an area with investments in human and natural resource should take into

consideration not only the agricultural, urban, and nonurban character-

istics of the area, but the type of industry employment most evident

in the area.












CHAPTER I

INTRODUCTION



Investments in natural resources usually are for the expressed

purposes of conserving, developing, or managing the nation's supply

of soil, water, timber, mineral, and marine resources. Many public

investment programs in natural resources such as those associated

with the Tennessee Valley Authority (TVA) and the Small Watershed

Development Program administered by the USDA's Soil Conservation

Service contained explicit development objectives. These objectives

were concerned with alleviating depressed regional economic conditions

or improving the incomes of specific groups of people.

Senate Document 97 [1], issued in 1962, also made explicit a

national policy of natural resource investments for purposes of

increasing income and employment in particular regions. The Appala-

chian Regional Development Act of 1965 [2] provided for the construction

of water resource projects to stimulate economic growth of the region.

Guidelines concerning principles and standards for the planning of

water and related land resource use, issued for review by the Water

Resources Council [3] in 1971, gave added emphasis to the role of water





This program, created by che Watershed Pr,:te.tion and Fiood
Prevention Act of 195L4, with its An.-ndnints, is zomnonly referred tc
as Pub ic Law 566.







resource investments in the development of a regional economy. This

orientation in policy has given added emphasis to natural resource

development programs and projects as instruments for dealing with

regional economic problems. Many other programs have evolved that focus

on goals of community improvement by concentrating on such areas as

increasing local employment and income, increasing public revenues, and

improving the quality of the environment.

Local employment and income of an area depend on many factors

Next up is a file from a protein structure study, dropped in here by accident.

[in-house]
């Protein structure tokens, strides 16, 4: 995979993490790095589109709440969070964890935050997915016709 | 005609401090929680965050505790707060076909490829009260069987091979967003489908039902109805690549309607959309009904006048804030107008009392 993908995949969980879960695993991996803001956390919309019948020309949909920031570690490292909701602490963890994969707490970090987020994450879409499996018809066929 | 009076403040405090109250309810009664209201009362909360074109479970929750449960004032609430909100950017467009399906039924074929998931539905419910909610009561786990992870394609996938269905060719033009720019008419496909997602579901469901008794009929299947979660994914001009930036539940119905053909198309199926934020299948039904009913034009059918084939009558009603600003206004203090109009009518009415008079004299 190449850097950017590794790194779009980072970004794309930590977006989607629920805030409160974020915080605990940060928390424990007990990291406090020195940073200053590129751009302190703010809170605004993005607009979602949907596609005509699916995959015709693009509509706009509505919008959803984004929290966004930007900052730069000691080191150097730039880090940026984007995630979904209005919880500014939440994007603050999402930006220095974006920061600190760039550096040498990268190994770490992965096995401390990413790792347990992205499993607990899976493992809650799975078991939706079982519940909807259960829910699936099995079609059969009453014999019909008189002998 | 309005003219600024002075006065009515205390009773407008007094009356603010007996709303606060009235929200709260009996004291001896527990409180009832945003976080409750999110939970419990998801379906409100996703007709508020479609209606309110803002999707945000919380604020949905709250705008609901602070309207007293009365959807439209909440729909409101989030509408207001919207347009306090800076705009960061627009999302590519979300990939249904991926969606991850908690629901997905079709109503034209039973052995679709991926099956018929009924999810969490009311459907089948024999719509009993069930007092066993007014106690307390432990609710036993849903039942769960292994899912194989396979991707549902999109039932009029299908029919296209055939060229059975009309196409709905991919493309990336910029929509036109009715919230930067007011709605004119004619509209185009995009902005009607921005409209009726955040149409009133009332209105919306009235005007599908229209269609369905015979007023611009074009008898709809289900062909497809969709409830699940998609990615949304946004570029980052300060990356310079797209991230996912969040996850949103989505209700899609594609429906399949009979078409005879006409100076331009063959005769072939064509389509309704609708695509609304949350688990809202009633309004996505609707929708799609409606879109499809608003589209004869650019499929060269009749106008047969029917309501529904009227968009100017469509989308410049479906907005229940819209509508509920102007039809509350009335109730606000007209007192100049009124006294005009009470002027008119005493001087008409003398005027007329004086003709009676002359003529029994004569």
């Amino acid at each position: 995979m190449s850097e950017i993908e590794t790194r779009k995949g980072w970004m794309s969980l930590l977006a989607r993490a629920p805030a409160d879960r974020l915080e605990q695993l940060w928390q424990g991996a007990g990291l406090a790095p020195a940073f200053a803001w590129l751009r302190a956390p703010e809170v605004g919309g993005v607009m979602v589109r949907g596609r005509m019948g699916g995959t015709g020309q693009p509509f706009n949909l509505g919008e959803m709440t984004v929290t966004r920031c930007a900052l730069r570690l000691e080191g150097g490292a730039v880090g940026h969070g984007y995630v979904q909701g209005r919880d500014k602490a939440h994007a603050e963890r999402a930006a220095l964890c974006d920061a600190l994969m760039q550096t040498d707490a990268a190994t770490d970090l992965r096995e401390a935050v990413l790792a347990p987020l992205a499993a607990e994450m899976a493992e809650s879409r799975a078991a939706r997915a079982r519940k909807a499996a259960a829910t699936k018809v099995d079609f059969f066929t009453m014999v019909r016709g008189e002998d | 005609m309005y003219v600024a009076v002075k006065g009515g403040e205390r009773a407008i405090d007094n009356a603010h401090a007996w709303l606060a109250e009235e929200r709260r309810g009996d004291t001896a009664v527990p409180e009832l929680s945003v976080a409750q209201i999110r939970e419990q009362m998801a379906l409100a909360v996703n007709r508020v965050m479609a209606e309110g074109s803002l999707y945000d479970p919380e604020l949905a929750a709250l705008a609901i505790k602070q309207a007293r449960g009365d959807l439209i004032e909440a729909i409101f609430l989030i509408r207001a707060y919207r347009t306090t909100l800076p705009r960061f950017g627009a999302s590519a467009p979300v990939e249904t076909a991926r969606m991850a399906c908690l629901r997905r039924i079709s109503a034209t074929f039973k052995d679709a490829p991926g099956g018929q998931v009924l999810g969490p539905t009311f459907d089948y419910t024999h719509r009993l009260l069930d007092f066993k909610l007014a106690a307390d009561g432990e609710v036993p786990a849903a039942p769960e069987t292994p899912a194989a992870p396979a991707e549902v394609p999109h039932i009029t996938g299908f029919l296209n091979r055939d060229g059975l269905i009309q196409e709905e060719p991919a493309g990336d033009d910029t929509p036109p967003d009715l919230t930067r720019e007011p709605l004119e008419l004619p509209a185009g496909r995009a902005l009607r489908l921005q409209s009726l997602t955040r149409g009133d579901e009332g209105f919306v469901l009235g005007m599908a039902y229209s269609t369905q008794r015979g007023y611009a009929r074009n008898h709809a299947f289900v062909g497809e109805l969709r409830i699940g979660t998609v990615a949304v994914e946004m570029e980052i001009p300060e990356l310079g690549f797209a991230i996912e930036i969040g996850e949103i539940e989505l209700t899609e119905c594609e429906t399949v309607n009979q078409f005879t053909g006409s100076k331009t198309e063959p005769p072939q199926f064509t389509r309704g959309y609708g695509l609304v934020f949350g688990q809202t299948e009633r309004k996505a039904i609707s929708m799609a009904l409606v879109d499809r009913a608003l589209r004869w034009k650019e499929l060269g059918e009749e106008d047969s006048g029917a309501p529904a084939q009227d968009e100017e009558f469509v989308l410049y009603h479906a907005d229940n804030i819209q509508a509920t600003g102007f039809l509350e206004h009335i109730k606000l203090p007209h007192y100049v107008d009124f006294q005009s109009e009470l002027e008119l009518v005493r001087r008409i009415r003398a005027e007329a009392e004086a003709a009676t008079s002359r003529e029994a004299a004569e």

other than investments in natural resources. Any explanation of employ-

ment and income changes occurring within a region requires analysis of

the many variables which interact to determine these changes. Identi-

fication and measurement of these complicated interdependencies are

necessary in order to assess previous or prospective effects of the

various programs in influencing the level of employment and income.

Changes in investment levels that shift the supplies of critical resources

often occur concurrently with changes in the demands for products,

supplies of other resources, firm production possibilities, and the

number of firms. An important element is the consideration of how

equilibration in product and factor markets is affected by programs

designed to change the supplies of resources and, in turn, how changes in

product and factor prices affect the level of output, resource employment

and income within the recipient region. Since similar investments in

heterogenous regions might have different effects on employment, dis-

similarities among regions need to be considered. These differences

could exist in the form of differino resource base or differing industrial

structure.

Planners and decision-makers need information on the effective-

ness of the small watershed and other natural reso r'ce projects in




3


fostering employment and income growth. Knowledge concerning the

relationships between natural resource investment and the other impor-

tant stimul i on changes in employment and income in a regional economy

is vital. Back [(41 has pointed out that assessment of the role of

natural resource investments in stimulating growth of a regional economy

will be a difficult task without information of this type.

Competition for the federal dollar between supporters of various

programs is very keen. Areas faced with employment and income problems

should utilize scarce resources in programs that would result in the

greatest rates of change in employment and income. Thus, information

on the effectiveness of natural resource investment programs in meeting

specified objectives is critical for future program planning. The

results of this evaluation will indicate that either small watershed

and other natural resource projects satisfy income and employment object-

ives or that program reform is necessary if objectives continue to

include income and employment goals. This research, chough conducted

for a sub-region of the Southeast, should provide answers applicable to

the entire Southeastern region. It is sufficiently broad to be indica-

tive of the national Small Watershed Program and otHer resource develop-

ment programs-


Objectives


The general objective of thi study is to evaluate the

effect iveness of ";ie Iel 4aterrshecl Program and other natural resource

investments in aceeaigepomn rwhin local recipient areas

The study include th-e Tour-szatc rec1Qn f Mississippi, Alabama, Geords.,